I was always bothered by how the interviewer in The Corner cut DeAndre off when DeAndre was talking about his father, just when it seemed like he was opening up. DeAndre sounded like he really needed someone to talk to, but I guess the interviewer was impatient with him, thought he was not taking responsibility for his life or something. DeAndre seemed so lonely in that moment.

And the interviewer cut him off talking about not having his father around to go to Fran, "What do you want from DeAndre?". Instead of What do you want for DeAndre, Fran. After everything you and his father have put him through. (Not that I have any blame for Fran at all, just, DeAndre was made to grow up with it.)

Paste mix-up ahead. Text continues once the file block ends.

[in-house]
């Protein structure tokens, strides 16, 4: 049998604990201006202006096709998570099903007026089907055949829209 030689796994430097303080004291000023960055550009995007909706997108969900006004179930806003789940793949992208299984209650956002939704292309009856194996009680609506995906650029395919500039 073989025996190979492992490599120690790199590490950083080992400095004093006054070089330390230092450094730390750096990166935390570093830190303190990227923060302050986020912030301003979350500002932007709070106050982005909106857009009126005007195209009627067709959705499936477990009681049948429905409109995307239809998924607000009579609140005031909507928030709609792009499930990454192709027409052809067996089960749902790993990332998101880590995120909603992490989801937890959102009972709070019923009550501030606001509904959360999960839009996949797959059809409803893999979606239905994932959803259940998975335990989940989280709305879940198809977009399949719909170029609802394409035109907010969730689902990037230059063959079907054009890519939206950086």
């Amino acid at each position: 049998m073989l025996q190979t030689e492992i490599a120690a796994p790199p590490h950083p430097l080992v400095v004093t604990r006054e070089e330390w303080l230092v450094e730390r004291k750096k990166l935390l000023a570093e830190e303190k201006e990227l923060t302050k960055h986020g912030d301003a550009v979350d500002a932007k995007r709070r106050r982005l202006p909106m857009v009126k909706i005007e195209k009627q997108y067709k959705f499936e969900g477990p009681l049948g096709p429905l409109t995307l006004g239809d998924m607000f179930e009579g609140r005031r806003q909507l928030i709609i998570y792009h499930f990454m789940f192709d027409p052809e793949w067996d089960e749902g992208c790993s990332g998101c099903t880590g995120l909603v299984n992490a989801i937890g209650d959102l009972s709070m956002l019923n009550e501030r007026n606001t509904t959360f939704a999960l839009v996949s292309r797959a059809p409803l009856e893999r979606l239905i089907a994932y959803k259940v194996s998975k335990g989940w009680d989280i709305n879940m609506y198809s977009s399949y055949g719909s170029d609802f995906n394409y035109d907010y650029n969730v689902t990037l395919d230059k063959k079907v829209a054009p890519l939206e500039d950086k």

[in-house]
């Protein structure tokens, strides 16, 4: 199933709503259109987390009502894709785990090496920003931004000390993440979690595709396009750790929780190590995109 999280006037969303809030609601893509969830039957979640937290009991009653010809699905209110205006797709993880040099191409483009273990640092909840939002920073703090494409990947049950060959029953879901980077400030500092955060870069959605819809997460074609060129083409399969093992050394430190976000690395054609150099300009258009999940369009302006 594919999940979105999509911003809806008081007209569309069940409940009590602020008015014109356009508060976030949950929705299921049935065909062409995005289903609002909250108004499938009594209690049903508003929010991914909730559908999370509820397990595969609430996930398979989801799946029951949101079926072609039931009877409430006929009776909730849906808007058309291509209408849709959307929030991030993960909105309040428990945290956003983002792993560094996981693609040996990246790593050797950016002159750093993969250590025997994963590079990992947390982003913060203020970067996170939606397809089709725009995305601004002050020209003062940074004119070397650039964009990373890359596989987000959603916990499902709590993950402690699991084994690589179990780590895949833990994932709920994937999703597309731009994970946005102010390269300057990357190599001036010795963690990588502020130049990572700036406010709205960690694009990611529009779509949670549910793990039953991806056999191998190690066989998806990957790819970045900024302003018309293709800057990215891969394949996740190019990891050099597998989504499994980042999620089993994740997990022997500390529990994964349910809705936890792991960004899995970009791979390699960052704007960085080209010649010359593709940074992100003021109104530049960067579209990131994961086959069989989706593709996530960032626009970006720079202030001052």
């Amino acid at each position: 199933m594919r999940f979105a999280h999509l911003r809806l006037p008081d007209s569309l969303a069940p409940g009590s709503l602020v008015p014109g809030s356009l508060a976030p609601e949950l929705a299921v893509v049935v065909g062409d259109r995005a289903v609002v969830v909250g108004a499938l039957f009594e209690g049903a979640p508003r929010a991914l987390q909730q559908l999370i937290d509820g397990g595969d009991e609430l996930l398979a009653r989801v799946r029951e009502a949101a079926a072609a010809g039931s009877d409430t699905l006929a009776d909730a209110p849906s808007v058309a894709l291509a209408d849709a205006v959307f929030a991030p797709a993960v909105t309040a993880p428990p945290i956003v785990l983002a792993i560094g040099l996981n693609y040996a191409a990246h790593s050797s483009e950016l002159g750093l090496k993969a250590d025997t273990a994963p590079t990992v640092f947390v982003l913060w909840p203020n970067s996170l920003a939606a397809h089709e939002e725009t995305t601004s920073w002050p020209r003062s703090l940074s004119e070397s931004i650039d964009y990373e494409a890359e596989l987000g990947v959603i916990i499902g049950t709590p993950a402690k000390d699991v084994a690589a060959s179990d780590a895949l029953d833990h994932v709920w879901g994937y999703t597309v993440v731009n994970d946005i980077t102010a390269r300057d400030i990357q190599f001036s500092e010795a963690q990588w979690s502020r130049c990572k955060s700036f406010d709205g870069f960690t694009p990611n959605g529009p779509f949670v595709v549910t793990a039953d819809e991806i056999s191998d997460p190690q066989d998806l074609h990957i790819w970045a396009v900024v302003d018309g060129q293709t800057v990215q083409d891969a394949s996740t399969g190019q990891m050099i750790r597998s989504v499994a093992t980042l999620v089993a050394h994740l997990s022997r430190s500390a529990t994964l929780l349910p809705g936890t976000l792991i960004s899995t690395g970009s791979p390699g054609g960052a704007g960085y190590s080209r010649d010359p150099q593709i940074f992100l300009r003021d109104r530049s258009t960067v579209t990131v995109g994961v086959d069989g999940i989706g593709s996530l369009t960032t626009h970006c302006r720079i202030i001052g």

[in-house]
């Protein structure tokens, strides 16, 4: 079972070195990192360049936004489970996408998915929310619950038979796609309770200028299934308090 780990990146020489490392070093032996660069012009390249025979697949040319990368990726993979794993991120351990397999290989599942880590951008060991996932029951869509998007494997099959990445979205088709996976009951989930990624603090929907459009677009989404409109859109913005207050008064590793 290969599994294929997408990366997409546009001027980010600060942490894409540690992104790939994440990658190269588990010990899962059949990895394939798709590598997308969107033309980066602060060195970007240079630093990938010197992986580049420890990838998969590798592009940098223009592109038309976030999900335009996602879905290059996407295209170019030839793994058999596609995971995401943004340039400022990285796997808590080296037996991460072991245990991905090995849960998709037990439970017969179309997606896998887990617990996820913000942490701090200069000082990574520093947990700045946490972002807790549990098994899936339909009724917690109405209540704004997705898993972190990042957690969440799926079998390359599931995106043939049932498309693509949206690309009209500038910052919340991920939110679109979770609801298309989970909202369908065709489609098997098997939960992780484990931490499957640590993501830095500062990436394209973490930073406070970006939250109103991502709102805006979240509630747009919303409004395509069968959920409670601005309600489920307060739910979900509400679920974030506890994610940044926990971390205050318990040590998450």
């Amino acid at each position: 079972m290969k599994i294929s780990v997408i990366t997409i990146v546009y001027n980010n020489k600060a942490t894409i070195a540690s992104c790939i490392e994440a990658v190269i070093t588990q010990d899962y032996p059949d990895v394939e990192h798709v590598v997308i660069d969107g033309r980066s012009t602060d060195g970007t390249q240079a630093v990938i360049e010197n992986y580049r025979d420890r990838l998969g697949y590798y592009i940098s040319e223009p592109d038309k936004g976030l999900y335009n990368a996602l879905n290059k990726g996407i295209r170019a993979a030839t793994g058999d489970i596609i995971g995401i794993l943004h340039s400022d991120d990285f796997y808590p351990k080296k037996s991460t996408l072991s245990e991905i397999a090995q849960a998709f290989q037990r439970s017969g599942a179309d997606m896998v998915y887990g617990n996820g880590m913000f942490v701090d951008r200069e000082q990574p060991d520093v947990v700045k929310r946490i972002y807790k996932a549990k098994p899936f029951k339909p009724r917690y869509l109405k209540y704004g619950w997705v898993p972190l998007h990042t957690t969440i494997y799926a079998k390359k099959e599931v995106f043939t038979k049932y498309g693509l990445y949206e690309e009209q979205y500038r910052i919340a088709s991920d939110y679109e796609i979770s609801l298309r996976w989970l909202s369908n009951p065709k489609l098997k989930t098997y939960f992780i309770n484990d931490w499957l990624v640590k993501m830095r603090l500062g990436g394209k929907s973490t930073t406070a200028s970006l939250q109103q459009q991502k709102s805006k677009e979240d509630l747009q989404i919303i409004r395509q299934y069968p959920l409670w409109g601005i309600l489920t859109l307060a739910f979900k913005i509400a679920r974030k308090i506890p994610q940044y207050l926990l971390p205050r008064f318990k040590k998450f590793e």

I was always hoping things would work out for him. I'm so sorry.

posted by catchingsignals at 7:38 AM on August 4, 2012 [3 favorites]

posted by cybercoitus interruptus at 8:24 AM on August 4, 2012

posted by ThePinkSuperhero at 8:25 AM on August 4, 2012

One of the best things about the Wire is that they had people who weren't professional actors who made the series more perfect than it might have otherwise been. The downside of that is the crushing feeling of loss when someone portraying a character, someone you've never met passes away. It's so, so much more frequent than a beloved character actor or some such, but it hurts still.

A goddamn shame.
posted by Ghidorah at 8:31 AM on August 4, 2012 [2 favorites]

posted by Mister Bijou at 9:14 AM on August 4, 2012

America's gotta legalize (or at least decriminalize) drugs. It's the only way.

Oh, except for that one little thing: that a lot of folks at the top want to keep young black men either dying or in jail.
posted by flapjax at midnite at 9:19 AM on August 4, 2012 [1 favorite]

posted by urbanwhaleshark at 9:25 AM on August 4, 2012

Beautiful writing there by Simon.
posted by saul wright at 9:39 AM on August 4, 2012 [3 favorites]